For several weeks this winter, I decided to try to re-create this delectable banana bread. I searched in old community cookbooks as well as in new ones. After a week of baking, I was convinced that the version that follows is almost identical to the original, which was extremely moist and full of nuts. I spread the loaf with a creamy caramel glaze. If you really want to indulge, serve a slice of this banana bread with a scoop of vanilla ice cream and drizzle both with some warm caramel sauce.
Caramel-glazed Banana Nut Loaf
1 1/3 cups flour
3/4 teaspoon baking powder
3/4 teaspoon baking soda
1/2 teaspoon salt
6 tablespoons ( 3/4 stick) unsalted butter, room temperature, plus extra for greasing pan
3/4 cup sugar
2 large eggs, lightly beaten
3 very ripe medium bananas, peeled and mashed well to make 1 1/4 cups
3/4 cup pecans, coarsely chopped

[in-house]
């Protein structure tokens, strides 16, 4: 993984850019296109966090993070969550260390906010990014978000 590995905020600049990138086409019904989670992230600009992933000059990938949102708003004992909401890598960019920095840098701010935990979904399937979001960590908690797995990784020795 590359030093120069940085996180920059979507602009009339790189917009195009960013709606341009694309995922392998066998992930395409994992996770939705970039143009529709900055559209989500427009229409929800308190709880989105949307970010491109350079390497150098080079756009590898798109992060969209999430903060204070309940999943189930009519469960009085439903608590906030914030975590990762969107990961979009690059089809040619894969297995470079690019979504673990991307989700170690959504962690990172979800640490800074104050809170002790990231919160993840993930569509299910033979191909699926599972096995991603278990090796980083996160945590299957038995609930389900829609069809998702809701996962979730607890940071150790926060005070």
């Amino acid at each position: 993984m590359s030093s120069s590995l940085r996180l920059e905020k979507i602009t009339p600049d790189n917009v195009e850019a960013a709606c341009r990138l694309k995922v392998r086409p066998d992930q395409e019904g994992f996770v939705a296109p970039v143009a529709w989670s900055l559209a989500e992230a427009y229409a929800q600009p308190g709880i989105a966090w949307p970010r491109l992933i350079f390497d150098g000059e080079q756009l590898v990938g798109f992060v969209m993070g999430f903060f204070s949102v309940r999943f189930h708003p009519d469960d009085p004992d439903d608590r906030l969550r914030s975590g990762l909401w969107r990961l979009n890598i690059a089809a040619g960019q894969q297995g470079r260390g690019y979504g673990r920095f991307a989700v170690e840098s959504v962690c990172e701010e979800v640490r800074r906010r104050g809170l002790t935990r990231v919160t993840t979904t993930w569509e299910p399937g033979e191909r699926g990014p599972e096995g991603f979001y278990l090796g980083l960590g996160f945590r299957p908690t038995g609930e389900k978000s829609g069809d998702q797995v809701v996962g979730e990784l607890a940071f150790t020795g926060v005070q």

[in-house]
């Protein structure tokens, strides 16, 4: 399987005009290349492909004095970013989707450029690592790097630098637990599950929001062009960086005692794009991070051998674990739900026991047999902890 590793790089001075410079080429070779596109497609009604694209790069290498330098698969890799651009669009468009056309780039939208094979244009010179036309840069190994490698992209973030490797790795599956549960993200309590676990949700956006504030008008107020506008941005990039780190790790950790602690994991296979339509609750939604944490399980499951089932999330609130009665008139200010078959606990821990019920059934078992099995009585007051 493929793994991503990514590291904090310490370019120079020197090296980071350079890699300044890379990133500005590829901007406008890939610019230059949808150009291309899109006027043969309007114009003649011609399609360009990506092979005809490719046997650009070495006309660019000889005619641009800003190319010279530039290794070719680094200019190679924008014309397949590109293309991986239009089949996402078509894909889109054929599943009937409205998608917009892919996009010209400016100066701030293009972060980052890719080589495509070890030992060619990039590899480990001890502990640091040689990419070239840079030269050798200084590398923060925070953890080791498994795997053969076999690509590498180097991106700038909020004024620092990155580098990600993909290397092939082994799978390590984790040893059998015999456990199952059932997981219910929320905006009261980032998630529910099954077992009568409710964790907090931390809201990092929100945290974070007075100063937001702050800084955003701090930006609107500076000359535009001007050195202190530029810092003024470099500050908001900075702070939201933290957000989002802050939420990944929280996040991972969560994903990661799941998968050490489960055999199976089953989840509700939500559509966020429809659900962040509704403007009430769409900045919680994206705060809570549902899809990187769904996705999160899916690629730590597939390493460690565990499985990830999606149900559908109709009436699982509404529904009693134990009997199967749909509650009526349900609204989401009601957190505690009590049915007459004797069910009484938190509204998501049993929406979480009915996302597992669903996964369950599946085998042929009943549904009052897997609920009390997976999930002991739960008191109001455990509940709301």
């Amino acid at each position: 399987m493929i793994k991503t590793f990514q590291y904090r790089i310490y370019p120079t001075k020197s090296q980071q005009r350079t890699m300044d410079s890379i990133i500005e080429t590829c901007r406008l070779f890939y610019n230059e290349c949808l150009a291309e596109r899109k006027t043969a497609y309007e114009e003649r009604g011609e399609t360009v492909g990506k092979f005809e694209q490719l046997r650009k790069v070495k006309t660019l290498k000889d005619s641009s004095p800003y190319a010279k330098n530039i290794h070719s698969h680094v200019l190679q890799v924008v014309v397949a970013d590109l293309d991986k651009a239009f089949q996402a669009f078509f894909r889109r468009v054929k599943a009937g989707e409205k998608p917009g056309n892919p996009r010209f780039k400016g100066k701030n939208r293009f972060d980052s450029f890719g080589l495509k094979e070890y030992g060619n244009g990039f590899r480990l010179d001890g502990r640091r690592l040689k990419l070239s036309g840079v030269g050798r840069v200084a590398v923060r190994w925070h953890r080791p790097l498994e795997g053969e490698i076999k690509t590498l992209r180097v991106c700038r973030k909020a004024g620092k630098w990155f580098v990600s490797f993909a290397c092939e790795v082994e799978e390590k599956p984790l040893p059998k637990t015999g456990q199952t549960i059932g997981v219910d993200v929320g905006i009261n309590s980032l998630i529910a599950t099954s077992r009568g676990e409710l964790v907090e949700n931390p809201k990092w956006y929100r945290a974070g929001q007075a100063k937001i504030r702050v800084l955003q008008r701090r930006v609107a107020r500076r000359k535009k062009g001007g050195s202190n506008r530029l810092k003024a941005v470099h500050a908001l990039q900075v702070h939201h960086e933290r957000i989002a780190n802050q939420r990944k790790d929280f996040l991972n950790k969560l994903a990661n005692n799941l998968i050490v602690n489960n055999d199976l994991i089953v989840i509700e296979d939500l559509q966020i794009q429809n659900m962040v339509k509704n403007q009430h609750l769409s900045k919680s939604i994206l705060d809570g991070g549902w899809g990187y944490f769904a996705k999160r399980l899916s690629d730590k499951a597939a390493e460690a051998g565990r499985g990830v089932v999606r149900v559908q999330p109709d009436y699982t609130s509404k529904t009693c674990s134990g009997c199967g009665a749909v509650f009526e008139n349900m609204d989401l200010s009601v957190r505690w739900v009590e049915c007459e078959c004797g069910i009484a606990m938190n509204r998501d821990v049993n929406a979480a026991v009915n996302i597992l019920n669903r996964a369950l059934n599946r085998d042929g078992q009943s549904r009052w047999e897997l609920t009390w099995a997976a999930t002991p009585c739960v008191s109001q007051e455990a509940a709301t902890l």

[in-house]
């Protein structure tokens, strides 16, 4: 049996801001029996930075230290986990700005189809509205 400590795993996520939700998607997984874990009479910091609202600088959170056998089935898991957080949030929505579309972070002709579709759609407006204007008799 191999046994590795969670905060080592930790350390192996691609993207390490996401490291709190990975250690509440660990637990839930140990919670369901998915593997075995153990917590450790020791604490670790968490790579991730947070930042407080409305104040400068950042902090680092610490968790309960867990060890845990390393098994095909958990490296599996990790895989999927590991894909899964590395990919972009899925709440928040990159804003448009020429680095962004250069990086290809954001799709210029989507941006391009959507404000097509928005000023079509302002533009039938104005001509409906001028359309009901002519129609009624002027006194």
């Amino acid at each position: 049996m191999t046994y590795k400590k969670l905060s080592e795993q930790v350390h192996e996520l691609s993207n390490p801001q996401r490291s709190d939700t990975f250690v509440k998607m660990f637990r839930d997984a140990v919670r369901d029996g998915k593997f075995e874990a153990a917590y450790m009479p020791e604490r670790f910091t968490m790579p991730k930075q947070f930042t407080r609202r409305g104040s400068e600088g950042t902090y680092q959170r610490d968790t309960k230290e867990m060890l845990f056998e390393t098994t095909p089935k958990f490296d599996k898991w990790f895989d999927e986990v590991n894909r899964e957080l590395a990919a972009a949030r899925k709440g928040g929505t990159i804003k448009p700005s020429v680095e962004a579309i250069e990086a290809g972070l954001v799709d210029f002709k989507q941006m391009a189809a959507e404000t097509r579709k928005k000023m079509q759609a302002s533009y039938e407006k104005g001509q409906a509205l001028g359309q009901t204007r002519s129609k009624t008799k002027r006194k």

Caramel sauce (see recipe), cooled to room temperature
Arrange rack in lower third of oven and preheat oven to 350 degrees. Butter and flour 8 1/2-by-4 1/2-inch loaf pan.
Into mixing bowl, sift together flour, baking powder, baking soda and salt. Set aside.
With electric mixer on medium speed, cream butter until smooth, about 1 minute. Gradually add sugar and beat until sugar is dissolved, 2 to 3 minutes. Lower speed and add dry ingredients. When blended, add eggs and bananas and beat just a few seconds to incorporate. Fold in nuts. Pour batter into prepared pan and spread top evenly with rubber spatula. Bake in preheated oven until tester comes out clean, 55 to 60 minutes. When done, let cool in pan on wire rack 10 minutes.
Using icing spatula or table knife, spread enough of cooled caramel sauce over top of loaf to coat evenly. Heat any extra sauce just to warm and serve drizzled over slices of banana loaf. (Loaf can be placed in airtight container and refrigerated up to 5 days. Bring to room temperature before serving.) Makes 1 loaf.
2 ounces cream cheese
1/4 cup light cream or whipping cream
3/4 cup sugar
6 tablespoons water
3 tablespoons unsalted butter, broken into chunks